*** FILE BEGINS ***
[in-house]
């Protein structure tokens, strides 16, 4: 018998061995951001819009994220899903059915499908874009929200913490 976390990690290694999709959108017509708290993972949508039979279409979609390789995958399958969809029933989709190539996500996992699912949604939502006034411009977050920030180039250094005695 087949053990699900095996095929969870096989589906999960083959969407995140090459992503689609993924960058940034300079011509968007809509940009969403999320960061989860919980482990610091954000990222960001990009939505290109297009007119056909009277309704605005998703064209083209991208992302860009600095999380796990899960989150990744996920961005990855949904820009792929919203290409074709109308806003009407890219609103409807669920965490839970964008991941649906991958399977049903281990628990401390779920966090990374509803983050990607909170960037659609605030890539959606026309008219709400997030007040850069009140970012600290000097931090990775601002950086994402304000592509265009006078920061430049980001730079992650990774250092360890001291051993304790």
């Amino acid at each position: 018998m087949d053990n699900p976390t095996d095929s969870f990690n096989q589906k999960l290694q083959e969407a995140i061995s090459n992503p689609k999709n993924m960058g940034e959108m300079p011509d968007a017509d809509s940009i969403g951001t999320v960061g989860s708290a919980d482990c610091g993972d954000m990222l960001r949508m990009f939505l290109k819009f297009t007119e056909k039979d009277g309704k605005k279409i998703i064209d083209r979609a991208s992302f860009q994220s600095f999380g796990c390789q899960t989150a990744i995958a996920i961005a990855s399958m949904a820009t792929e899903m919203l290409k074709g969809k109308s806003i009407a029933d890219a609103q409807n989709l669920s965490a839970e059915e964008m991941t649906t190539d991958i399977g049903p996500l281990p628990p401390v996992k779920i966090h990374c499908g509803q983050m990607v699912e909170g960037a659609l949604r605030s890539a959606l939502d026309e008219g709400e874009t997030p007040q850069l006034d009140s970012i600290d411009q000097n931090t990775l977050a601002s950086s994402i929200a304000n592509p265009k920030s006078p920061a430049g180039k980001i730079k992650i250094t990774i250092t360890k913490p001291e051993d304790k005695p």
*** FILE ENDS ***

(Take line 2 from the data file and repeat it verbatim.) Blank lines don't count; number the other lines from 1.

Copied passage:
């Protein structure tokens, strides 16, 4: 018998061995951001819009994220899903059915499908874009929200913490 976390990690290694999709959108017509708290993972949508039979279409979609390789995958399958969809029933989709190539996500996992699912949604939502006034411009977050920030180039250094005695 087949053990699900095996095929969870096989589906999960083959969407995140090459992503689609993924960058940034300079011509968007809509940009969403999320960061989860919980482990610091954000990222960001990009939505290109297009007119056909009277309704605005998703064209083209991208992302860009600095999380796990899960989150990744996920961005990855949904820009792929919203290409074709109308806003009407890219609103409807669920965490839970964008991941649906991958399977049903281990628990401390779920966090990374509803983050990607909170960037659609605030890539959606026309008219709400997030007040850069009140970012600290000097931090990775601002950086994402304000592509265009006078920061430049980001730079992650990774250092360890001291051993304790």